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Samsung’s Latest Wireless Charger Uses UV Lamps to Sanitize Your Phone

The perfect phone accessory for the current era.

Samsung ITFIT UV Sterilizer Courtesy of Samsung

The coronavirus pandemic has us all rethinking the most basic things––electronics included. Considering how often you touch your phone on a given day and the germs harbored therein is enough to make anyone’s skin crawl. Thankfully, Samsung’s latest gadget can make fingerprints the worst of your worries.

Samsung’s ITFIT UV Sterilizer is the tech giant’s new wireless charger that has a novel feature that couldn’t come at a better time: built-in ultraviolet lights to sanitize your mobile. The dual lamps housed within illuminate from above and below to kill 99 percent of common bacteria (Escherichia coli, Staphylococcus, Candida albicans to name three) in just ten minutes as your phone gets some juice.

Though the device has a fairly compact profile (8.9in x 5.2in x 1.9in), it is still roomy enough to be used on other small objects you may want to sterilize. Your keys, wallet, earbuds and sunglasses are just some of the most common items that fit neatly within its borders.

Samsung ITFIT UV Sterilizer

The sterilizer has a streamlined, minimalist exterior.  Courtesy of Samsung

Thoughtfully designed, the all-white ITFIT UV Sterilizer doesn’t stop charging once the 10-minute-sanitation process has ceased. It also comes equipped with a magnetic lid that closes softly for a stable feel. It can easily fit the brand’s Galaxy S20 Ultra so it should have no problem accommodating most other phones. But then again there’s no reason why it can’t be purchased for its disinfecting abilities alone—after all, there’s only so much society can ask of hand sanitizer.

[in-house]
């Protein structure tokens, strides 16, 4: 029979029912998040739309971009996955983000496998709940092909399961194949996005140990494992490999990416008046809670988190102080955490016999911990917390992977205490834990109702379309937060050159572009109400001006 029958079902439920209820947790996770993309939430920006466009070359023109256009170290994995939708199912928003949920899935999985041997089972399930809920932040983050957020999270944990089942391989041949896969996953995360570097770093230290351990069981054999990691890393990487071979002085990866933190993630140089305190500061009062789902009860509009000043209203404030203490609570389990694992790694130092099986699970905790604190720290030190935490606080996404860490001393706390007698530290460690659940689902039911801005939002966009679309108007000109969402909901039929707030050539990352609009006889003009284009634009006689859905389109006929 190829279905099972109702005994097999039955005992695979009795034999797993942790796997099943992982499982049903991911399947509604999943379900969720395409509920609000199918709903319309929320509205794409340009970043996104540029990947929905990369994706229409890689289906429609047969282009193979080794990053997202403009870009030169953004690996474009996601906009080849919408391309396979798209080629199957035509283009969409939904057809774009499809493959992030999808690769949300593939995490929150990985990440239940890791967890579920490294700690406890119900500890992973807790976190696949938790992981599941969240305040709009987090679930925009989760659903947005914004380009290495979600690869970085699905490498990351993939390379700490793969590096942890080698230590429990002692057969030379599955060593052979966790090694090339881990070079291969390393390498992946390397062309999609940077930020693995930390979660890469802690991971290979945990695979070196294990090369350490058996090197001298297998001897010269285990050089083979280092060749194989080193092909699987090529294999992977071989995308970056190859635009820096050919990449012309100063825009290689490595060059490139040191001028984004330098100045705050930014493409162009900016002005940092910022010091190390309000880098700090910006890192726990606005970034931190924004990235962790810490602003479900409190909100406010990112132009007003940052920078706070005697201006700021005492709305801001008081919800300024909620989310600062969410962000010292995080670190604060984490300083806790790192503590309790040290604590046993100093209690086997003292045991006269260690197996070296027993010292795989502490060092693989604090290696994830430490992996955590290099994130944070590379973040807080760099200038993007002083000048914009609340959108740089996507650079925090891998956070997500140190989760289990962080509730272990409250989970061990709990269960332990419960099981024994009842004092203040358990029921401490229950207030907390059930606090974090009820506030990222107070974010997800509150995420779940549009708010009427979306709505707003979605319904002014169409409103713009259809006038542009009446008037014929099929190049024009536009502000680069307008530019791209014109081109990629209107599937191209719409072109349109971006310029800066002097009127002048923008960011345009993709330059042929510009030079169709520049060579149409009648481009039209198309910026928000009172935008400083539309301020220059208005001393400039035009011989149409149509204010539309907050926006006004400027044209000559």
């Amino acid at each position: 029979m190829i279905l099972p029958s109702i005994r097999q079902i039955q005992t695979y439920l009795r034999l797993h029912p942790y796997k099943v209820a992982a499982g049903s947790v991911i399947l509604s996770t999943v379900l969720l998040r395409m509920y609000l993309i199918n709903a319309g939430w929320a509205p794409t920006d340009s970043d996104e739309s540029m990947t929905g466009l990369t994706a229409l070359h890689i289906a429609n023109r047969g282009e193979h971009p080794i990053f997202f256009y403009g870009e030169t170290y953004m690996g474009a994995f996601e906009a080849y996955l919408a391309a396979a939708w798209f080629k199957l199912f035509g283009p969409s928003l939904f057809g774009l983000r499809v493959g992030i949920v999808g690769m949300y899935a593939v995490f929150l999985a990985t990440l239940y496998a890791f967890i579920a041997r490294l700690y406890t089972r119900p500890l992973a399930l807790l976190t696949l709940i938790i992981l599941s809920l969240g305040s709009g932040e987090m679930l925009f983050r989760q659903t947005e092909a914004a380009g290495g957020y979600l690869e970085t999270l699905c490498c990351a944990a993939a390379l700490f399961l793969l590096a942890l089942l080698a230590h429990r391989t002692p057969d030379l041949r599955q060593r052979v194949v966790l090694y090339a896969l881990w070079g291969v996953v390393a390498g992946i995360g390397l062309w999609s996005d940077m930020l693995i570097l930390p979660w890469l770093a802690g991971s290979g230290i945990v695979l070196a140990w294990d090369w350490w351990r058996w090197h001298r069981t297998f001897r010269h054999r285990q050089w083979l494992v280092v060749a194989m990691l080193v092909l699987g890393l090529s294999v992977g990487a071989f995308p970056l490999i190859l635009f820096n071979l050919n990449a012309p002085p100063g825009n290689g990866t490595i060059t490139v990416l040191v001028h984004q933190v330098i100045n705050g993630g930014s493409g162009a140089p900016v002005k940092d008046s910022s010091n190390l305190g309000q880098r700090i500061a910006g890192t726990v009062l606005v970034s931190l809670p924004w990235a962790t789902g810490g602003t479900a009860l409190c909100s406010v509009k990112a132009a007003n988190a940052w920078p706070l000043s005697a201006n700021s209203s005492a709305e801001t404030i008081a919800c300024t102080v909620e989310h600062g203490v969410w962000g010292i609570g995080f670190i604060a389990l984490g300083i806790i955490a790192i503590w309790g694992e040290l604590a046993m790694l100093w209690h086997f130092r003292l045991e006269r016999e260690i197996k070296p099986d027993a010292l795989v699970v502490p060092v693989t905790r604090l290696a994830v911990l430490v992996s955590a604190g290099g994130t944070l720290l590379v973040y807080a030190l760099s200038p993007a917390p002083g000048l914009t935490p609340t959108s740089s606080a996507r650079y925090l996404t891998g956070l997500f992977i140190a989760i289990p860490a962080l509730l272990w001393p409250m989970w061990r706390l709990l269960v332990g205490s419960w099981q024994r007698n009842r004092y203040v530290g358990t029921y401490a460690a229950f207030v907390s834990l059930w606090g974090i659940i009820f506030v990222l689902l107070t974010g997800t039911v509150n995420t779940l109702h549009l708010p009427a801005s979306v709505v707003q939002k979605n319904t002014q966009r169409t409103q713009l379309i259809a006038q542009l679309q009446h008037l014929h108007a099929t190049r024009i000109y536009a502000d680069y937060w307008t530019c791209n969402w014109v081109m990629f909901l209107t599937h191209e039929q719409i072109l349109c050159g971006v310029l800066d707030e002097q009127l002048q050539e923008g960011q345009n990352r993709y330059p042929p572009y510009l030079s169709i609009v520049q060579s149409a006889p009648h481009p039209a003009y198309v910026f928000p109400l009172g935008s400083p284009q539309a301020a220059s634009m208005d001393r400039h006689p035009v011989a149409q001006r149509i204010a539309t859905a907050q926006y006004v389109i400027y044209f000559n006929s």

Though the company doesn’t list the current coronavirus, Covid-19, as one of the microorganisms killed by its UV lamps, UV lights are an active area of exploration as scientists and governments look for new ways to combat the contagion in public places. Even metropolitan centers as large as New York City are experimenting with UV lights as a means of disinfecting entire subway cars in one fell swoop. No one can say with any certainty whether this new device’s UV output will help, but the measure is unlikely to do further harm.

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